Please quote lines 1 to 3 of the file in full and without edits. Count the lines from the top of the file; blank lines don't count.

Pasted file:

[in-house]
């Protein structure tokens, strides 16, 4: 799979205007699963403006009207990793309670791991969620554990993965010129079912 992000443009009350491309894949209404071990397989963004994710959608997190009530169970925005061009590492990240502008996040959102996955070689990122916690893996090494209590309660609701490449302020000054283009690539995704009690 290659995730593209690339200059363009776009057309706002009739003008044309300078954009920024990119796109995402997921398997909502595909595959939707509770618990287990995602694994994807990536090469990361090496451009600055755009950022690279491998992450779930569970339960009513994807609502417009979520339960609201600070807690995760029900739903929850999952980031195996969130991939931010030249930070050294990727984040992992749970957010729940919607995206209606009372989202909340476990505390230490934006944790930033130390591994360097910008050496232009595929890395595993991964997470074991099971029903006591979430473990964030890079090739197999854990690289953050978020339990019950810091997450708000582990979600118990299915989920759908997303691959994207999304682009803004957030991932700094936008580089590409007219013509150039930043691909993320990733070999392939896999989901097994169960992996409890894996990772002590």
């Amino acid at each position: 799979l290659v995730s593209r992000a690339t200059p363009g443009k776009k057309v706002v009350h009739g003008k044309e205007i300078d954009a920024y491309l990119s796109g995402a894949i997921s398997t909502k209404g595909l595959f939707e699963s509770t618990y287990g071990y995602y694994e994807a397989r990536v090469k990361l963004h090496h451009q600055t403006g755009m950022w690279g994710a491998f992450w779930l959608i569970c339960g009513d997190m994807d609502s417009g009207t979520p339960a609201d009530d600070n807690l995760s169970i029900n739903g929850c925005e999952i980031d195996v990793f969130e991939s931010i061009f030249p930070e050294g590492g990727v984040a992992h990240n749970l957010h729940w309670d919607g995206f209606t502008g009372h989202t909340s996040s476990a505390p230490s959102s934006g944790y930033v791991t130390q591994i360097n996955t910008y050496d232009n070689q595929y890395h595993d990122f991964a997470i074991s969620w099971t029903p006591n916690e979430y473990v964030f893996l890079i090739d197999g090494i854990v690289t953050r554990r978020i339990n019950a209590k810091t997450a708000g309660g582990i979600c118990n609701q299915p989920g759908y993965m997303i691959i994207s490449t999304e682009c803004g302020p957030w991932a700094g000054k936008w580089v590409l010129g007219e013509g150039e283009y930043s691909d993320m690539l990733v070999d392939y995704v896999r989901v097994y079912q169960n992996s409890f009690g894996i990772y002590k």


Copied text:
[in-house]
């Protein structure tokens, strides 16, 4: 799979205007699963403006009207990793309670791991969620554990993965010129079912 992000443009009350491309894949209404071990397989963004994710959608997190009530169970925005061009590492990240502008996040959102996955070689990122916690893996090494209590309660609701490449302020000054283009690539995704009690 290659995730593209690339200059363009776009057309706002009739003008044309300078954009920024990119796109995402997921398997909502595909595959939707509770618990287990995602694994994807990536090469990361090496451009600055755009950022690279491998992450779930569970339960009513994807609502417009979520339960609201600070807690995760029900739903929850999952980031195996969130991939931010030249930070050294990727984040992992749970957010729940919607995206209606009372989202909340476990505390230490934006944790930033130390591994360097910008050496232009595929890395595993991964997470074991099971029903006591979430473990964030890079090739197999854990690289953050978020339990019950810091997450708000582990979600118990299915989920759908997303691959994207999304682009803004957030991932700094936008580089590409007219013509150039930043691909993320990733070999392939896999989901097994169960992996409890894996990772002590």
């Amino acid at each position: 799979l290659v995730s593209r992000a690339t200059p363009g443009k776009k057309v706002v009350h009739g003008k044309e205007i300078d954009a920024y491309l990119s796109g995402a894949i997921s398997t909502k209404g595909l595959f939707e699963s509770t618990y287990g071990y995602y694994e994807a397989r990536v090469k990361l963004h090496h451009q600055t403006g755009m950022w690279g994710a491998f992450w779930l959608i569970c339960g009513d997190m994807d609502s417009g009207t979520p339960a609201d009530d600070n807690l995760s169970i029900n739903g929850c925005e999952i980031d195996v990793f969130e991939s931010i061009f030249p930070e050294g590492g990727v984040a992992h990240n749970l957010h729940w309670d919607g995206f209606t502008g009372h989202t909340s996040s476990a505390p230490s959102s934006g944790y930033v791991t130390q591994i360097n996955t910008y050496d232009n070689q595929y890395h595993d990122f991964a997470i074991s969620w099971t029903p006591n916690e979430y473990v964030f893996l890079i090739d197999g090494i854990v690289t953050r554990r978020i339990n019950a209590k810091t997450a708000g309660g582990i979600c118990n609701q299915p989920g759908y993965m997303i691959i994207s490449t999304e682009c803004g302020p957030w991932a700094g000054k936008w580089v590409l010129g007219e013509g150039e283009y930043s691909d993320m690539l990733v070999d392939y995704v896999r989901v097994y079912q169960n992996s409890f009690g894996i990772y002590k």